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Gardening advice on growing blueberries in the Valley

Author: Cathy Cromell
Issue: December, 2013, Page 119



ASK THE EXPERTS

Q - Will blueberries grow in Phoenix?

A - Blueberries have long been considered poorly adapted to our desert climate because their winter chilling requirement is typically 800 hours, explains University of Arizona Maricopa County Cooperative Extension Master Gardener Emeritus Olin Miller. Areas around Maricopa County typically receive only 300 to 400 chilling hours. In comparison, Michigan’s cold winters allow the state to produce more than 100 million tons of blueberries annually.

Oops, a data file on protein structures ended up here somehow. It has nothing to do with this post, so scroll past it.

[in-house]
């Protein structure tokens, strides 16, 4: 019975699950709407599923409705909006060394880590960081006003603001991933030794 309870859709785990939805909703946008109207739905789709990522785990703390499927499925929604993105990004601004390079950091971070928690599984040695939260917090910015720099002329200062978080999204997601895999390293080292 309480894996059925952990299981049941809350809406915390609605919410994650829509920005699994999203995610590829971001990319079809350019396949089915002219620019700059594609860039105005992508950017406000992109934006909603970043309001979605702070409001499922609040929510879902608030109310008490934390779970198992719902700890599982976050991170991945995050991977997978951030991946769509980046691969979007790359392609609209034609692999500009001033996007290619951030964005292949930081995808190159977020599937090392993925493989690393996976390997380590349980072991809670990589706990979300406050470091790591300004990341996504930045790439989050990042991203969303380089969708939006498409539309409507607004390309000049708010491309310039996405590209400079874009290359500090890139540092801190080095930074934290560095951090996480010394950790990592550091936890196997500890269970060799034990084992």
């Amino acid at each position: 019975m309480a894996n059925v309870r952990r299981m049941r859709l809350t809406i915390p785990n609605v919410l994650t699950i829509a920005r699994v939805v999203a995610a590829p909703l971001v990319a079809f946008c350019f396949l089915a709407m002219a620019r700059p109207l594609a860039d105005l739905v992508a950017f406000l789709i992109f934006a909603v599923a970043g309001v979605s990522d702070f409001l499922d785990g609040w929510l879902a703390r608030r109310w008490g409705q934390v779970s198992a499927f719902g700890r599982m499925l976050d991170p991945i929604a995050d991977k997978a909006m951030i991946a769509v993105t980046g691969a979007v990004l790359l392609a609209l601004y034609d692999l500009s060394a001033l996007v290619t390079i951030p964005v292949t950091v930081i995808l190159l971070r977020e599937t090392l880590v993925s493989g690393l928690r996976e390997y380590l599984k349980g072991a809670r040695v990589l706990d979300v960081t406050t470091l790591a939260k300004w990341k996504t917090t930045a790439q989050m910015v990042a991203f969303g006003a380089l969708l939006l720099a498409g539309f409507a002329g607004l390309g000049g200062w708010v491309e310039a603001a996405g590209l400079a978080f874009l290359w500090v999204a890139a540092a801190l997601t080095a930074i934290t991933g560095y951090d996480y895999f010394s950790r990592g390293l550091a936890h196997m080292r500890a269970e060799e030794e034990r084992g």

In recent years, some low-chill varieties (150-300 hours) developed for Florida also are being sold “out West.” However, these are southern highbush varieties that need acidic soil. Our desert soil is alkaline. Blueberries are deciduous, need several plants of different varieties for cross pollination, and the blazing hot summer sun is problematic. If you still wish to try, grow the plants in containers so that it is easier to control soil pH and to move them around for sun exposure. If you are not a gardener who enjoys experimenting, blueberries are a poor choice.

After bloom, cut off the flower stalk but leave the strappy leaves to die back naturally, as they are storing energy for the bulb. When no green growth is showing, cease feeding and water only sparingly, to keep soil barely moist and prevent rot. A light blanket of compost mulch over the bulb helps maintain consistent soil moisture and moderate temperatures.
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